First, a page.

Share this article

print logo

SolarCity CEO in Buffalo to hail solar panel tax break extension

Saving a federal tax credit that shaves 30 percent off the cost of new solar energy systems was so important to SolarCity CEO Lyndon Rive that he flew to Buffalo to join U.S. Sen. Charles E. Schumer at a news conference Tuesday to hail the five-year extension of a subsidy that he says will allow the industry to keep growing.

“It’s super important,” Rive said outside the sprawling solar panel factory that SolarCity is building in South Buffalo. “It certainly will mean that the solar industry will continue to grow from here.”

That growth was very much in doubt until Congress agreed last week to extend the investment tax credit that was set to expire at the end of next year. Solar industry supporters had predicted that, without the tax credit, solar installations would plummet in 2017 and many businesses within the industry would shut down because unsubsidized solar energy still costs more than utility-generated electricity in most of the country.

Rive said the extension, which keeps the tax credit at 30 percent through 2019 and then drops it to 26 percent in 2020, 21 percent in 2021 and 10 percent for commercial projects after 2022, will give the solar energy industry much-needed time to drive down its costs so it can better compete with conventional sources of electricity, generated by coal, natural gas or nuclear power.

“We now have seven years of tax breaks,” Schumer said. “That’s going to be a huge incentive for people to buy solar.”

It also gives support to an industry that can help reduce the greenhouse gas emissions that are causing global warming.

“It’s critical that we get off fossil fuel,” Rive said outside the 1 million-square-foot factory that will be able to make as many as 10,000 solar panels each day once it reaches full production in mid-2017. The plant, being built with $750 million in state subsidies, is expected to employ 1,460 people.

“This clearly sends a message to the rest of the world that the United States takes climate change seriously,” said Rive, who attended the United Nations conference on climate change in Paris two weeks ago.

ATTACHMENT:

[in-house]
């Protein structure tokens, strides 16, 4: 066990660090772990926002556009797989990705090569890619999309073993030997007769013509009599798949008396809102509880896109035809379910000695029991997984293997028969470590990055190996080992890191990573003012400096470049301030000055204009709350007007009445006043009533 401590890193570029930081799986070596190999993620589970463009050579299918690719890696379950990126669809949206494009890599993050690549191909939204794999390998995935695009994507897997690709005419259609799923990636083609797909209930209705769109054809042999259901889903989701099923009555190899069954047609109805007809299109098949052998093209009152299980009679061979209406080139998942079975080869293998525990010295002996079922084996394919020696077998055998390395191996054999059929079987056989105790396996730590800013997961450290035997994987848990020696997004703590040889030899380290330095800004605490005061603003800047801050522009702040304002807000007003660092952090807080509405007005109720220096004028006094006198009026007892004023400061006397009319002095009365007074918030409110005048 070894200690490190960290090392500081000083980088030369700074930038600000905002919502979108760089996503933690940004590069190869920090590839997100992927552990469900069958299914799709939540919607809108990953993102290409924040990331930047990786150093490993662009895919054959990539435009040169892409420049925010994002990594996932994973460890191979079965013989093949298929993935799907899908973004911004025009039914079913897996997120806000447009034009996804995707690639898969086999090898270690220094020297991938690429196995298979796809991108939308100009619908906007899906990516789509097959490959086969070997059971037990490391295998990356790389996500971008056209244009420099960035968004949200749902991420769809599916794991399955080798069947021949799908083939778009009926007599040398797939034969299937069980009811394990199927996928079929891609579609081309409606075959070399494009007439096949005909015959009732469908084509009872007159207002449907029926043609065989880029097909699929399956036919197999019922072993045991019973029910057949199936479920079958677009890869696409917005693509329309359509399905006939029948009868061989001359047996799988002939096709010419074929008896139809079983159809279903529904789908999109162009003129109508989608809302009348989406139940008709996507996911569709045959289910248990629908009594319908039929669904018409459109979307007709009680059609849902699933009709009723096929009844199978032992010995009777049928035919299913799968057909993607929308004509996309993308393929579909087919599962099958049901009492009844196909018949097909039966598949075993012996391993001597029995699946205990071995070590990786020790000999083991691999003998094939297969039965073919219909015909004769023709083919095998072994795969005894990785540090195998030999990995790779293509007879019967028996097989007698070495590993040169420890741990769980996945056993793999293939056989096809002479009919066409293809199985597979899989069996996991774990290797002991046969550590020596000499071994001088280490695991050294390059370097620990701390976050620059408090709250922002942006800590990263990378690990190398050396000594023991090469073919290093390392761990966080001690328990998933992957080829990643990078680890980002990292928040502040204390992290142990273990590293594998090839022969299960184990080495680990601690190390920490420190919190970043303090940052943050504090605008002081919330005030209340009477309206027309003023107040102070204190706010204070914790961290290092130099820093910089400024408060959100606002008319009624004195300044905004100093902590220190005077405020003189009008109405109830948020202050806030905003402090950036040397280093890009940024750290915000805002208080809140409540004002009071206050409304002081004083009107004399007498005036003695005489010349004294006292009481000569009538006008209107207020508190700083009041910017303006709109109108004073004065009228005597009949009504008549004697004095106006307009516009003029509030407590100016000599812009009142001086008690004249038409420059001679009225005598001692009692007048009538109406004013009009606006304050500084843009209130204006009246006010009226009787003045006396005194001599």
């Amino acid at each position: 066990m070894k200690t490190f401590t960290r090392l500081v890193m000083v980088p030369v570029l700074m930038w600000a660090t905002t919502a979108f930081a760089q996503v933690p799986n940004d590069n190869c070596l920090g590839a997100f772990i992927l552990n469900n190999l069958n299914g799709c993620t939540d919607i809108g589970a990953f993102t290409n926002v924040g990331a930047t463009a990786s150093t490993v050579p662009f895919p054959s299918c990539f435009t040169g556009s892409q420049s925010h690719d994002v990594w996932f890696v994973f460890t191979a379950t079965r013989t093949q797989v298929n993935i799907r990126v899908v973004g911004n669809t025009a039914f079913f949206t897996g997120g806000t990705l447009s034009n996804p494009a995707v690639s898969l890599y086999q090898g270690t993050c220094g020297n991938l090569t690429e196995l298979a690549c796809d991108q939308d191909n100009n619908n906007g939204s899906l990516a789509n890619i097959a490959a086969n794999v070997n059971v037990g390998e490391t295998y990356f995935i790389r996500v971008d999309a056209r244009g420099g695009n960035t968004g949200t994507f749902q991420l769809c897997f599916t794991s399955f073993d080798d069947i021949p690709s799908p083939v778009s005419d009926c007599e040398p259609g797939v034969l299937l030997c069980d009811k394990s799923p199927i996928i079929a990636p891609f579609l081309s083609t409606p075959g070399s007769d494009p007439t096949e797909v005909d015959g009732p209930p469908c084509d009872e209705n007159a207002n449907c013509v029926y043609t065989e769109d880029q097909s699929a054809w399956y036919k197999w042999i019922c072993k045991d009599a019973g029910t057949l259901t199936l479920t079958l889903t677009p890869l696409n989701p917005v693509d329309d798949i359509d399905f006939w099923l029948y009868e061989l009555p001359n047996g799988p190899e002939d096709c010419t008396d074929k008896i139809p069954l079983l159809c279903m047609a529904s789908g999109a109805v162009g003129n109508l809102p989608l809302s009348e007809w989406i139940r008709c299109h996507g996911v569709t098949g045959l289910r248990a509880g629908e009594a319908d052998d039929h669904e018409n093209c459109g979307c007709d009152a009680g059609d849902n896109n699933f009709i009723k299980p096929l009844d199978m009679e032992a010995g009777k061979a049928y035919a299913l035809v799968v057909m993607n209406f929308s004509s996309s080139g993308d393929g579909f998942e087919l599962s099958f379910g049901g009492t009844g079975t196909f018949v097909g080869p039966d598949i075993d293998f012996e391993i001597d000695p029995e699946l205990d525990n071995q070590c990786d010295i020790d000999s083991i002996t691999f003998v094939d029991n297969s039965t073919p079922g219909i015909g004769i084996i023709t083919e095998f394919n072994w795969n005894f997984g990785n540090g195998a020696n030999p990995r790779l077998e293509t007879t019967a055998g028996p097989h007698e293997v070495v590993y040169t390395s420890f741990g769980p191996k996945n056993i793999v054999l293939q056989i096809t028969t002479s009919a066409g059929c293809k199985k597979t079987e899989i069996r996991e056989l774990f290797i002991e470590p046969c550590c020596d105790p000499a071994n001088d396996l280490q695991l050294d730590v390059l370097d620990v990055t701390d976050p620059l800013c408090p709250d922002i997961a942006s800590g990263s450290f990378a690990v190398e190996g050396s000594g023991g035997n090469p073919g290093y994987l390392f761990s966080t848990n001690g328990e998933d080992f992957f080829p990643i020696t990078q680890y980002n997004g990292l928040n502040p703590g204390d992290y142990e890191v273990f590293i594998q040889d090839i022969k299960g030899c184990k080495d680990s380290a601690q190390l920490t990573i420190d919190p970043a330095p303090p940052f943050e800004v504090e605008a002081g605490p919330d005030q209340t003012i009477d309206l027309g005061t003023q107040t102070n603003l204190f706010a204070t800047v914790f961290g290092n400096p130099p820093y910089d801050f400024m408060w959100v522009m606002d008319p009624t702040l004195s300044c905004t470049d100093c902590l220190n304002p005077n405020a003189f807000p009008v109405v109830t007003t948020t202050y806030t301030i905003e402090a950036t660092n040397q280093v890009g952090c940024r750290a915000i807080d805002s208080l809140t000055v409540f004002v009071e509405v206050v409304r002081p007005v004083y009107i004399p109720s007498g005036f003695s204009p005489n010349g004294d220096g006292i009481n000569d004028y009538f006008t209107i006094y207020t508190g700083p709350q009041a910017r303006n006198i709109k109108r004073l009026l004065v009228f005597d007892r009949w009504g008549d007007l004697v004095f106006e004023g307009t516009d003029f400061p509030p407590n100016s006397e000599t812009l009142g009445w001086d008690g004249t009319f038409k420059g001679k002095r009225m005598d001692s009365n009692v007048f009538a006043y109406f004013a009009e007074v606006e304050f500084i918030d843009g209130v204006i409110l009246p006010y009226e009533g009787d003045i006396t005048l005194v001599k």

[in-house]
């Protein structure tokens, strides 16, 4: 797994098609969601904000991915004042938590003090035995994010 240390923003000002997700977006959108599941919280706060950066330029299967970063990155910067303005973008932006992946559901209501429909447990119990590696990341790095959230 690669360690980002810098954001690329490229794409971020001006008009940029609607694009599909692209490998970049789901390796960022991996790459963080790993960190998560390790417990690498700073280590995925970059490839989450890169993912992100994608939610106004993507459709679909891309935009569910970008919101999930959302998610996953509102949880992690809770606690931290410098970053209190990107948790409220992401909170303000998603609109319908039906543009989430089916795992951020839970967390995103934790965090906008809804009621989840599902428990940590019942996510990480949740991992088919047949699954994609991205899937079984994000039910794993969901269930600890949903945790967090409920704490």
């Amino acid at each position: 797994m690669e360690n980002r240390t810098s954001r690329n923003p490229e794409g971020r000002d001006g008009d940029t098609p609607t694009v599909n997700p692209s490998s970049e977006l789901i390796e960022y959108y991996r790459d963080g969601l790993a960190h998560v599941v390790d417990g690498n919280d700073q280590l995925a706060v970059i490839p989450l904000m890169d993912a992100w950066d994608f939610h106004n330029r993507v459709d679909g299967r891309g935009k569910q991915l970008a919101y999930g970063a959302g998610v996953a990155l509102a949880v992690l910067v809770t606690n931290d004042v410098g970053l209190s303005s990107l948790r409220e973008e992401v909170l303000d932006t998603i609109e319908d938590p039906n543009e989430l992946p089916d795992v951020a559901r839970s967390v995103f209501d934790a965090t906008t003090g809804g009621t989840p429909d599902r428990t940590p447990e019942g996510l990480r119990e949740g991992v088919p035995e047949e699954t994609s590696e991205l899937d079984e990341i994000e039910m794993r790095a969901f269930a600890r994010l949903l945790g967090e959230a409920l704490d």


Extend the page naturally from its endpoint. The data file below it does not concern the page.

SolarCity in late October said it was scaling back its growth plans in anticipation of the expiration of the tax credit. Instead of growing by more than 80 percent a year, the company said it now expects to grow at about a 40 percent annual rate as it focuses more on structuring its business so that it generates more cash than it uses. SolarCity currently consumes about $70 million to $80 million in cash beyond what its business brings in each quarter, Rive said.

Rive said SolarCity isn’t backing away from its scaled-back growth target, although the pace of its future expansion likely will depend on how much growth its cash flow can support. And that industry growth is likely to be faster now that the tax credit has been extended.

Without the tax credit, Rive said SolarCity would have been able to survive, since its costs are low enough in states like California and parts of downstate New York that solar energy can be competitive with utility-generated power.

But many other solar companies would not have been able to compete and likely would have gone out of business, setting the solar industry back at a time when awareness is rising about the need to reduce greenhouse gas emissions.

“We would have been one of the handful of companies left standing,” Rive said. “Most of the industry would have felt tremendous pain.”

“It would have worked, but it would have barely worked.”

Now, with the tax credit in place for another five years, the solar industry should be able to further reduce its costs and continue its rapid growth. While solar energy still accounts for less than 1 percent of all electricity generated in the United States, it was the biggest source of all new electric generating capacity installed last year.

“It’s not about a survival mode,” Rive said. “It’s about a transformation.”

The extension was part of a deal within federal tax legislation that allowed for the extension of the solar tax credit, in exchange for lifting a ban on crude oil exports that Republican lawmakers had been seeking. The deal also included provisions to allow consumers installing solar energy systems to collect the tax credit up front, rather than having to wait until the project was completed – a lucrative perk for commercial and utility-scale solar projects that can take months to complete, Schumer said.

The deal, Schumer said, is good for SolarCity’s manufacturing plans in Buffalo, and good for the solar industry as a whole.

“It cements our future as the solar manufacturing center of the United States, and it cements the position of solar energy as the top new energy source,” he said.